Though the Republican Party is more conservative today than it was in 2008, it is still not likely to nominate an implausible candidate. In 2008, most Republicans were queasy about John McCain and liked the more conservative and populist Mike Huckabee. But McCain still won. The same pattern may apply next year if the choice is between Romney and Cain. Granted, Romney isn’t a war hero as was McCain, but he is the sort of person most voters can imagine as president. Cain, like Huckabee, is widely understood to be unelectable.

This may be frustrating for Tea Partiers who were sure a few months ago their strength would mean it was impossible for a more moderate Republican to win. But the old political cliché that you can’t beat somebody with nobody still applies. Pondering Romney’s weaknesses won’t change that basic equation. The failure of GOP conservatives to produce a viable presidential candidate is the reason why Romney is on track to be the nominee.

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Obama’s Rising Bitterness

Politico reported that on Friday, CNBC’s John Harwood sat down with White House Chief of Staff Bill Daley and asked about President Obama’s remark the previous day to Ed Henry of Fox News. Henry, you’ll recall, asked the president a question which included a critical comment of Obama by Mitt Romney, to which Obama said, “I didn’t know you were the spokesperson for Mitt Romney.”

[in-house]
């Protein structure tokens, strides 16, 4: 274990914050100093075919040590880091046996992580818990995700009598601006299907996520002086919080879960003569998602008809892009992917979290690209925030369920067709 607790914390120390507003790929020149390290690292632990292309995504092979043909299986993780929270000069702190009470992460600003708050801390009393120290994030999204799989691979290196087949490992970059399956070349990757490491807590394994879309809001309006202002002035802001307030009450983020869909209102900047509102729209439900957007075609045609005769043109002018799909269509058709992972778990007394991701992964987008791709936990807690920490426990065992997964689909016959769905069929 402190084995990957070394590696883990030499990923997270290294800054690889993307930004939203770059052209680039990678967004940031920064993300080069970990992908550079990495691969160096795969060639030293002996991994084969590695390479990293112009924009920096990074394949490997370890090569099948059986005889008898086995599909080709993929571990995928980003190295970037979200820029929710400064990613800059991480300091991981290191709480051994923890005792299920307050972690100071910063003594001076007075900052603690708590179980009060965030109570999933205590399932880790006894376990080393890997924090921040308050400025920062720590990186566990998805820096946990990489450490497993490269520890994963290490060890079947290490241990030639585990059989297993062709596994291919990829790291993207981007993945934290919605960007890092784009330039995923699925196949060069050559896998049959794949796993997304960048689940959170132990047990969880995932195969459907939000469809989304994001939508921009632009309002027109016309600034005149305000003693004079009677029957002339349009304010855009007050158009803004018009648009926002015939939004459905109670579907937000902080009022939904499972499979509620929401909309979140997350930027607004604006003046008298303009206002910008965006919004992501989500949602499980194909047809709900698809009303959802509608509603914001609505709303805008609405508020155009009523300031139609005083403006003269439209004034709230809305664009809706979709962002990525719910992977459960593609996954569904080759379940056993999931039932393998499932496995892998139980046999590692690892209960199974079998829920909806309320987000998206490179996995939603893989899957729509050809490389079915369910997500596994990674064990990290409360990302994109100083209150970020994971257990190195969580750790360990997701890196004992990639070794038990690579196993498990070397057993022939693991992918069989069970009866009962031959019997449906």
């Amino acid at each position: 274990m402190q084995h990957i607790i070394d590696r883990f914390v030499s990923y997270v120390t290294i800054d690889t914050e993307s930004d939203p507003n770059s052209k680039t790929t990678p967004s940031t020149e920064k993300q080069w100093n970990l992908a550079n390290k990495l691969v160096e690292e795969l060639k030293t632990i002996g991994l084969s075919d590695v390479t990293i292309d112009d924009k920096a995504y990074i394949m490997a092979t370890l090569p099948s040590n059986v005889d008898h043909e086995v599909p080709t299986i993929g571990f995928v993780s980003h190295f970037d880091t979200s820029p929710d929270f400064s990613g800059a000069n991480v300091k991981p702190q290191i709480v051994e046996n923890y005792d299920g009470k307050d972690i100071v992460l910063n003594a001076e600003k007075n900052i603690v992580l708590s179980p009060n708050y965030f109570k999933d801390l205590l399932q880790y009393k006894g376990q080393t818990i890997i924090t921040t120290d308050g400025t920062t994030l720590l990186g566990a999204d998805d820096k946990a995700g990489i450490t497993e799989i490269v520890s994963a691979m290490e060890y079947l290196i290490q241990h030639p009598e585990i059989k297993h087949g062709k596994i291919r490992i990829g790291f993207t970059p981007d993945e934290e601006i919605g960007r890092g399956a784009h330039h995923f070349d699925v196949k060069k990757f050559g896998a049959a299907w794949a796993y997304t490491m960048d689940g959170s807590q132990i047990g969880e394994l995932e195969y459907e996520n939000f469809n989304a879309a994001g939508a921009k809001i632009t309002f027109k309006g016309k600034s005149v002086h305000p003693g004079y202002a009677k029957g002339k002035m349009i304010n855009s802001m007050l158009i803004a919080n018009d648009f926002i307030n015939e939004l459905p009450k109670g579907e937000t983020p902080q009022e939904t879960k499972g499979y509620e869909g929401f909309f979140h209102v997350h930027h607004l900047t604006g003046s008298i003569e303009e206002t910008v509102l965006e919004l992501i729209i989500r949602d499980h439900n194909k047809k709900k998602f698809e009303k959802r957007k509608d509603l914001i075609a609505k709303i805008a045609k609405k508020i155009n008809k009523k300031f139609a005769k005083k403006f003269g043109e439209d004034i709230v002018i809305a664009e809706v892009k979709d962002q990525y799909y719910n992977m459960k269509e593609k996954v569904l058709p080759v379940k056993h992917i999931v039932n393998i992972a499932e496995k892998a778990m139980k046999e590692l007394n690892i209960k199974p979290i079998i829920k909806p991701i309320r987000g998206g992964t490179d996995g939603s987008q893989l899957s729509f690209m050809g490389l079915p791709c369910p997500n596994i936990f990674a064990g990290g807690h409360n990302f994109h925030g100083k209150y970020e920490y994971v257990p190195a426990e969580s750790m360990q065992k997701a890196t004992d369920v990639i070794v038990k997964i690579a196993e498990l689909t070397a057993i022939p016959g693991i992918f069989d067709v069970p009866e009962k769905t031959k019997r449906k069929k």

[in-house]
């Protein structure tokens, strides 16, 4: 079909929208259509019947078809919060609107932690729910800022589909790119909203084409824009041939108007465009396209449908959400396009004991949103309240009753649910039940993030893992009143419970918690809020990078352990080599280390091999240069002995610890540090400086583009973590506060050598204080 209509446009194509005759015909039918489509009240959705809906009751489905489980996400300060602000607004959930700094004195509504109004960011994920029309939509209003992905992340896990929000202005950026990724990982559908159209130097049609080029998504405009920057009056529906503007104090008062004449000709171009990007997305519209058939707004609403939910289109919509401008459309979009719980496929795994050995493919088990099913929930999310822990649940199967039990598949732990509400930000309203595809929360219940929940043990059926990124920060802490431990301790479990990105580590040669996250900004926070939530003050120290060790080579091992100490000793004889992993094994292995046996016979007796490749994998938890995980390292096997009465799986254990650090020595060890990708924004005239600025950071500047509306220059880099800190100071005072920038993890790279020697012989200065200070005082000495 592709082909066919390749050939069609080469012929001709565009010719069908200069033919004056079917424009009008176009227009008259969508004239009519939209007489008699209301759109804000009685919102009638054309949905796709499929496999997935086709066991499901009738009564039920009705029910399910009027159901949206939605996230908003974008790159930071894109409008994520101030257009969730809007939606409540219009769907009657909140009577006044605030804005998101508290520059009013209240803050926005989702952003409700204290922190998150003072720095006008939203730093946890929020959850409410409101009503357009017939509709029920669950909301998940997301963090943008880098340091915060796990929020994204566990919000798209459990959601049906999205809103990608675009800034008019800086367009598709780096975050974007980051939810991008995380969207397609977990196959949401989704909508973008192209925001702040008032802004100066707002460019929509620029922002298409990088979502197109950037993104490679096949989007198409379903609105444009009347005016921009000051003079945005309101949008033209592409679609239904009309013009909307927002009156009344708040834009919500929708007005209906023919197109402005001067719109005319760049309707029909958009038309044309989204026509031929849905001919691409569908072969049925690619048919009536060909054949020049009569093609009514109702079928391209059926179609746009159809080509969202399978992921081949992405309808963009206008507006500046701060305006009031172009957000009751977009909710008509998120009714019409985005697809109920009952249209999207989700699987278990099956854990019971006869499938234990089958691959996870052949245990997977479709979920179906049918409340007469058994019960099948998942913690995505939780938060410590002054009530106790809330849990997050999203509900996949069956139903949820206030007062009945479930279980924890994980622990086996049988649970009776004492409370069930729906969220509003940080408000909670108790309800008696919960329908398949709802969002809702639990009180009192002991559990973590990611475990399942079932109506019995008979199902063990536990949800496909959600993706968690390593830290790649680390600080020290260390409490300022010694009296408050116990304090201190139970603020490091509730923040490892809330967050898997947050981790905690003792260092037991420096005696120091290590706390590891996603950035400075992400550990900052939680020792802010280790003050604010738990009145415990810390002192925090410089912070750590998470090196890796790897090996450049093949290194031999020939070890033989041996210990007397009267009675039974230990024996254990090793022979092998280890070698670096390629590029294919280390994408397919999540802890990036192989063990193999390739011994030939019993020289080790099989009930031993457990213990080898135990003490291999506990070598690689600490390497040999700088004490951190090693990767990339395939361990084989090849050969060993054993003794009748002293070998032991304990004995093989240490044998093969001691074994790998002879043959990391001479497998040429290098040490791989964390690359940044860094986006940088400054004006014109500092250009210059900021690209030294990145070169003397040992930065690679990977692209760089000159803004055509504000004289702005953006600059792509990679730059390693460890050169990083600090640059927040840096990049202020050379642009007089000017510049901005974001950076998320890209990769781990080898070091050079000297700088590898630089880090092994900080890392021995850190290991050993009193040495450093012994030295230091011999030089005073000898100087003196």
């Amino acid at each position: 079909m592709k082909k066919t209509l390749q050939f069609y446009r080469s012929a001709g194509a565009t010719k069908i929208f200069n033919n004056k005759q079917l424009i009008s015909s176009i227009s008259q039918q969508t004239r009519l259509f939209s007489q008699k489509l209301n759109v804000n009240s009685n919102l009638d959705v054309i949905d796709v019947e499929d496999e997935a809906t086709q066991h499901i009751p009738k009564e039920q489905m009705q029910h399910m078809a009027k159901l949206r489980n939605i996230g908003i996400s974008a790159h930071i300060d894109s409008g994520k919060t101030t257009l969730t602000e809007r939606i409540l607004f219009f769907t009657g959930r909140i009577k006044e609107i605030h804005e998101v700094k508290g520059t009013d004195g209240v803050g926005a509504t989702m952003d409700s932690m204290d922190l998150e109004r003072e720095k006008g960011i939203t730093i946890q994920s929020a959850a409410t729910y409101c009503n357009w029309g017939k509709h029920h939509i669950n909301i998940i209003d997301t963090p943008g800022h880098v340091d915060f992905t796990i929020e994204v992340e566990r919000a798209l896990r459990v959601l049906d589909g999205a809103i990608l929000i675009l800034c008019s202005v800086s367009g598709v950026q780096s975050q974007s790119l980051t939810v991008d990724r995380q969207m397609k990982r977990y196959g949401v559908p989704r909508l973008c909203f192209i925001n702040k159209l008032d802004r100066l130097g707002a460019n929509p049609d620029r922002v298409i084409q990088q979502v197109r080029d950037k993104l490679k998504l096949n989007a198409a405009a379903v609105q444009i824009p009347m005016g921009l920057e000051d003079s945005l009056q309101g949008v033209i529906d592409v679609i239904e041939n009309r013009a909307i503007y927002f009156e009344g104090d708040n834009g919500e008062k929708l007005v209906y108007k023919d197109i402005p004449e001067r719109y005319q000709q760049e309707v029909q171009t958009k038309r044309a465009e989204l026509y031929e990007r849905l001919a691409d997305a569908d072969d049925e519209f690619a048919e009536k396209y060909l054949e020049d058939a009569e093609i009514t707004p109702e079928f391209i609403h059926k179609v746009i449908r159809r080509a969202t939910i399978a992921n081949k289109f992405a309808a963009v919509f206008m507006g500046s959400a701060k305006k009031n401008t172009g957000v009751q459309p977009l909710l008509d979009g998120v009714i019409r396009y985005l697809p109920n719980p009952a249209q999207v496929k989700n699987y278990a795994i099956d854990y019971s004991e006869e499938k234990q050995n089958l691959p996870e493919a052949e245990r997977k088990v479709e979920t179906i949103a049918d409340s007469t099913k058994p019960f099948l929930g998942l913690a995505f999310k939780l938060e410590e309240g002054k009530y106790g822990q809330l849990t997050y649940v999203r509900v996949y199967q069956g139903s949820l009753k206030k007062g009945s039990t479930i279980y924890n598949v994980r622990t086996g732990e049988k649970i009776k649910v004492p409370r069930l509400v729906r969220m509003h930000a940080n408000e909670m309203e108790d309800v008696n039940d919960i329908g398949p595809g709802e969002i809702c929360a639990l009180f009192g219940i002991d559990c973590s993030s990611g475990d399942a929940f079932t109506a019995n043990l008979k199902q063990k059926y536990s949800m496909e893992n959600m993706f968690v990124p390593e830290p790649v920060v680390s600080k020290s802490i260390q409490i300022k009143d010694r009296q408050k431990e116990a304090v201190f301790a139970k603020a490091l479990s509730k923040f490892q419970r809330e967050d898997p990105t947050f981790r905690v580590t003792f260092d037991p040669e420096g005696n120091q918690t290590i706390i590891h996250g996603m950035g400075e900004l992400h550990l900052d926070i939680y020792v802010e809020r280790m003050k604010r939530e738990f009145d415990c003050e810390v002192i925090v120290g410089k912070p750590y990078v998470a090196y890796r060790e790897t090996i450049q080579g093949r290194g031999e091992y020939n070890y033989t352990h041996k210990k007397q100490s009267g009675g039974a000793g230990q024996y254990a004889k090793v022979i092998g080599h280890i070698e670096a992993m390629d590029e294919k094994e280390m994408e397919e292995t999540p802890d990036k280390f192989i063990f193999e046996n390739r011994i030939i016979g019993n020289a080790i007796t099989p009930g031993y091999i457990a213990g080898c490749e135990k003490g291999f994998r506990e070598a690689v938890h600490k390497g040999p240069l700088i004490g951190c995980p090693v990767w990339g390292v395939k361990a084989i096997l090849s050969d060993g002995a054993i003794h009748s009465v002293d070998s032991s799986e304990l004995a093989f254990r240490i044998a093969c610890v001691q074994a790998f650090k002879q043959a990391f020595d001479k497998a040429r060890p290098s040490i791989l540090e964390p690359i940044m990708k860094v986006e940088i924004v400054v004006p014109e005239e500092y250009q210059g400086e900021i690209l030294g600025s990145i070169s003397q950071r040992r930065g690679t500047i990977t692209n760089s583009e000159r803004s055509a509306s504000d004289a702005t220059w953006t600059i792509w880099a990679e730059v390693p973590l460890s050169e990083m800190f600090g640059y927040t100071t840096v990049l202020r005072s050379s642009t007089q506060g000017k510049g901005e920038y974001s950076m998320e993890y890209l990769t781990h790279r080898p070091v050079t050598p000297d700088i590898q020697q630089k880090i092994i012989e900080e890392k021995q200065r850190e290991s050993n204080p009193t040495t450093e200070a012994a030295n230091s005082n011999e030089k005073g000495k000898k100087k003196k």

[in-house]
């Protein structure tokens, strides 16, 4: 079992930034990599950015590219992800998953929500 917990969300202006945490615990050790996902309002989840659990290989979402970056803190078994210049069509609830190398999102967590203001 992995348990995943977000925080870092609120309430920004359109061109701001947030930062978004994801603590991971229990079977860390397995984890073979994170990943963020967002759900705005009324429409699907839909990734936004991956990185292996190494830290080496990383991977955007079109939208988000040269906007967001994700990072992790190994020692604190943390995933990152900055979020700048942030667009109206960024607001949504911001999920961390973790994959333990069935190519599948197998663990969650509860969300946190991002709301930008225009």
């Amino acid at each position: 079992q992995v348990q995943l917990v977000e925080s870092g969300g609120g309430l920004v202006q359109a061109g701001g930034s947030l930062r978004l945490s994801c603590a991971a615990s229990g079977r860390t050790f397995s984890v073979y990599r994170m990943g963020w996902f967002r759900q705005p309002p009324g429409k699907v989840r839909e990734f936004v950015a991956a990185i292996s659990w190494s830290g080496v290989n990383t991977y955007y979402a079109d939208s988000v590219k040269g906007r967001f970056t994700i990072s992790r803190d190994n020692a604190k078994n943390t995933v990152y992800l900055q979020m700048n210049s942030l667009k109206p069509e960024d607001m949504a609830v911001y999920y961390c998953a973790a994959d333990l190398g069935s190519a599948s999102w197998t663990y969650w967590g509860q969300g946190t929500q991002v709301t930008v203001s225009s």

“I want to ask you about the thinking within the White House,” Harwood said to Daley. “Yesterday at a press conference one of my colleagues asked the president to respond to something Mitt Romney said. The president said, ‘I didn’t realize you were a spokesman for Mitt Romney.’ Is the White House — you feeling — the president feeling under siege from events right now?”

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Politico reported that on Friday, CNBC’s John Harwood sat down with White House Chief of Staff Bill Daley and asked about President Obama’s remark the previous day to Ed Henry of Fox News. Henry, you’ll recall, asked the president a question which included a critical comment of Obama by Mitt Romney, to which Obama said, “I didn’t know you were the spokesperson for Mitt Romney.”

“I want to ask you about the thinking within the White House,” Harwood said to Daley. “Yesterday at a press conference one of my colleagues asked the president to respond to something Mitt Romney said. The president said, ‘I didn’t realize you were a spokesman for Mitt Romney.’ Is the White House — you feeling — the president feeling under siege from events right now?”

Daley didn’t deal with the question, so Harwood pressed him a bit. “Why would the president respond that way to a reporter, though?” Harwood asked.

“I don’t think it was a colleague from your network,” Daley said, “but a colleague from another network.” And then Daley added this: “And — sometimes  as you — I know it may surprise people, some people that there are certain people in the media who do seem at times to carry the water for certain — piece of the political spectrum.”

Last week, I wrote how it’s a sad thing to watch Barack Obama morph into Richard Nixon. Daley’s comments are as good an opportunity as any to expand on that point.

In his wonderful book Before The Fall: An Inside View of the Pre-Watergate White House, William Safire – who worked for and in many respects admired Richard Nixon — wrote this (in a chapter titled, “The Press Is The Enemy”):